County library system postpones book sale, has policy to resume services
Each spring, the Margaret Reed Crosby Memorial Library sells second hand books to raise money so the staff can purchase new library books. Like many other events, the book sale scheduled for this week has been postponed due to the COVID-19 pandemic and may be rescheduled for the fall, said Kathy Younes with the Friends of the Margaret Reed Crosby Memorial Library.
Books for the sale have already been collected, but the volunteers will have to wait to sell them. The sale typically generates $5,000 to purchase new library books, said Pearl River County Library System Director Carol Phares.
No new or old books are coming into the library presently, because the library is not receiving any packages and the book drop for returning checked out books is closed, said Phares. Patrons will not have to pay any library fines accrued after March 14 since books cannot be returned at this time.
Even though physical library books are unavailable, residents can still check out ebooks or audio books digitally through Hoopla, or read magazines digitally through RBdigital, which can be accessed on the library’s website. Patrons can use their library cards to access the digital resources.
The library began offering ebooks shortly after closing its physical doors. Staff were already working to make ebooks available as part of a grant from the Mississippi Library Commission, but library staff worked hard after the closures to make the online resources available sooner, said Phares.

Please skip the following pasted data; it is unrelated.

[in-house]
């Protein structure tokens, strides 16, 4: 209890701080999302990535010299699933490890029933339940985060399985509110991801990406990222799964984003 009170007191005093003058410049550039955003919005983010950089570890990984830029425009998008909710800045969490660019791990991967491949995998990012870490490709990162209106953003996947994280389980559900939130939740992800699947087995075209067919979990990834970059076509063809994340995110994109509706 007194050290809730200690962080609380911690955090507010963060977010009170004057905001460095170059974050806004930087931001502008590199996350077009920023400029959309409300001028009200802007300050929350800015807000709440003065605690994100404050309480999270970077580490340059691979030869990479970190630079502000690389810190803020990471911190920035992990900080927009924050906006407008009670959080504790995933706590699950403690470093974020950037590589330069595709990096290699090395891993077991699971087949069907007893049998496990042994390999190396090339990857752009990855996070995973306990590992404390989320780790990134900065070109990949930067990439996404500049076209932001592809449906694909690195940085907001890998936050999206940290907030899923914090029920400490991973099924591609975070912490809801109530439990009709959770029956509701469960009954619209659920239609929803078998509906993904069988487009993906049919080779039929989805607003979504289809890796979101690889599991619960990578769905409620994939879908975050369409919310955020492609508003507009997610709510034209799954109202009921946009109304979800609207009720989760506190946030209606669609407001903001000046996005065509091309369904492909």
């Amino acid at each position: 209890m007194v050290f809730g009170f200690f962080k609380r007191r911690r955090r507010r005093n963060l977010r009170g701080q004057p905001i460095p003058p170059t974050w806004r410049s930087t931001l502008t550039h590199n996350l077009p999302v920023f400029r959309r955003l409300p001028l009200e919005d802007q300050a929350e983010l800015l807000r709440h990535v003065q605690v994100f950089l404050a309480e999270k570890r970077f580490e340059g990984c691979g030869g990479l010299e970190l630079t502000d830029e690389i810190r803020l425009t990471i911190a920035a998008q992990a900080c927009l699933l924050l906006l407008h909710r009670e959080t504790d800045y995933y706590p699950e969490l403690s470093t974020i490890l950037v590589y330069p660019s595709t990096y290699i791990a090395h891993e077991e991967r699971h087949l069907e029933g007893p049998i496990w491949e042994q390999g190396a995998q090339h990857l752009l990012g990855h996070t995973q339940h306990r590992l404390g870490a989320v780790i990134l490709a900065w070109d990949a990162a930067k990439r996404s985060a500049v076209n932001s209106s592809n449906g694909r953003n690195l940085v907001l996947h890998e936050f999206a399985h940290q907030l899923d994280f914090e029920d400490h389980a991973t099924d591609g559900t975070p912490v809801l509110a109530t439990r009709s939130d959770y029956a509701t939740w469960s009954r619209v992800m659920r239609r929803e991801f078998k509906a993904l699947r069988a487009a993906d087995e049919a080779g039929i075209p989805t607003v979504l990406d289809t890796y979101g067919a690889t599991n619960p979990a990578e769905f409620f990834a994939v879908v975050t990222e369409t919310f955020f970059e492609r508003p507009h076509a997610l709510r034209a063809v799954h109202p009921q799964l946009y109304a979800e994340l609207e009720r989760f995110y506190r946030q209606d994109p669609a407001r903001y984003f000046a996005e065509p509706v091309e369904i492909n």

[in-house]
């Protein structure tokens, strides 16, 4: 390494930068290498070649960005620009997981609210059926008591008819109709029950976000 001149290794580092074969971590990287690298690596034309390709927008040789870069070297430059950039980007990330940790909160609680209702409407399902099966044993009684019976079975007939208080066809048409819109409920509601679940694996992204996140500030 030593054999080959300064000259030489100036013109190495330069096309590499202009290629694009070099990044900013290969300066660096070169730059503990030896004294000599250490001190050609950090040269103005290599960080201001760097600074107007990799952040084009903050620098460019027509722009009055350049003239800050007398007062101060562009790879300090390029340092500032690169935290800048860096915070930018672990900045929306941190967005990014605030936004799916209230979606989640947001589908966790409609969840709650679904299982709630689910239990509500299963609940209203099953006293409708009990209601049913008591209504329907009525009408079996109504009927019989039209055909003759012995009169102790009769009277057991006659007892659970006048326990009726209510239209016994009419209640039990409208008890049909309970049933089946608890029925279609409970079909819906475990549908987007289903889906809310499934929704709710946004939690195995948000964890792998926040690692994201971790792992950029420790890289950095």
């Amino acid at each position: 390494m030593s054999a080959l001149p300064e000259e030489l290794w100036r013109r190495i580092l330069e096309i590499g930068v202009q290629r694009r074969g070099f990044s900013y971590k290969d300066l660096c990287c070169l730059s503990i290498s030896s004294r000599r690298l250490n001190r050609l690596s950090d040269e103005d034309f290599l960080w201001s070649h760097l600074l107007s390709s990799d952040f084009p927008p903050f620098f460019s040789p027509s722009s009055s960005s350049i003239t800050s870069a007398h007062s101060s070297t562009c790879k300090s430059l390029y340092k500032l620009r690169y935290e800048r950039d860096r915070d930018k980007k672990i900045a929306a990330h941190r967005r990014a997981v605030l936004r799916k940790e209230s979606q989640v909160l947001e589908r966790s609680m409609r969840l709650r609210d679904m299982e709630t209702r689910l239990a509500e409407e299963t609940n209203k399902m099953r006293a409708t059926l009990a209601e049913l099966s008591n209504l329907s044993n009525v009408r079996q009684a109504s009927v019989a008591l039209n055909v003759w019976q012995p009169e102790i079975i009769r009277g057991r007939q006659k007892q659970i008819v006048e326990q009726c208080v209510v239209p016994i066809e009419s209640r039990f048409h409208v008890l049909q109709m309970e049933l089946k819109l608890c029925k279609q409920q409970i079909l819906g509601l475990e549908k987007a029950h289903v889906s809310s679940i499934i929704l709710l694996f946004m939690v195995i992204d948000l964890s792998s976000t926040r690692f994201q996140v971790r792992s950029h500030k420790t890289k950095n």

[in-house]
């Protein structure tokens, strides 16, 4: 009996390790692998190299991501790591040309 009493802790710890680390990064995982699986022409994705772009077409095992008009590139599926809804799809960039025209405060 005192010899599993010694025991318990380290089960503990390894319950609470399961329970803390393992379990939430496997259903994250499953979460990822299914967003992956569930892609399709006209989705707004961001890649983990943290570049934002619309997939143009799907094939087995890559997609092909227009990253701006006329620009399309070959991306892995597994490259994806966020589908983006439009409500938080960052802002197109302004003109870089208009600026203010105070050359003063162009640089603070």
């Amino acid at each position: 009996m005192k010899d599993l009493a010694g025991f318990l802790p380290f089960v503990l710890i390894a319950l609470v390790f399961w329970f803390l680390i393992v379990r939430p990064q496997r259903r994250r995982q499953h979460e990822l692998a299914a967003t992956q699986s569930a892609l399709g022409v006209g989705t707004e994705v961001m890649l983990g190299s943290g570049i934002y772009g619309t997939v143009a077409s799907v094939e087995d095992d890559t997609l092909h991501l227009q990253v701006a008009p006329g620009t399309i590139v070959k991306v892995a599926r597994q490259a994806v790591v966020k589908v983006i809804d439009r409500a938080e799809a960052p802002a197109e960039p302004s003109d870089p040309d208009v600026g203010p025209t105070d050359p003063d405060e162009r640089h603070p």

“Every last employee has picked up and done what they can. They have taken books to repair (at) home. They have taken books to be catalogued and processed home,” said Phares. “Everybody’s working and they’re working hard for the public. We didn’t want to let them down.”
The grant will end in a year which might end library access to ebooks, but Phares is hopeful the Board of Supervisors and the municipal governments will give the county library system enough funding next year so it can continue to offer ebooks and audio books through Hoopla.
Not everyone has Internet access, which is especially a concern for the library system’s summer reading program, which has gone digital, said Phares. People can access library Wifi from the library’s parking lot.
It is unclear when the libraries will be able to open the physical doors again, but the reopening will be gradual. First the book drop will reopen. After being checked in, returned books will undergo a two week quarantine before being placed back on the shelves to ensure library books do not spread COVID-19, said Phares.
In the next phase, the library will allow people to make appointments to use the computers, and patrons will be allowed to check out physical books again by calling the library and having books brought to their cars.
The library will be increasing how frequently the computers and circulation desk are sanitized and will install a sneeze guard at the circulation desk.
Since library staff are working from their home, the library’s phones are not being answered. Patrons with library questions can reach Phares by email at firstname.lastname@example.org or by texting or calling her at 601-916-0473.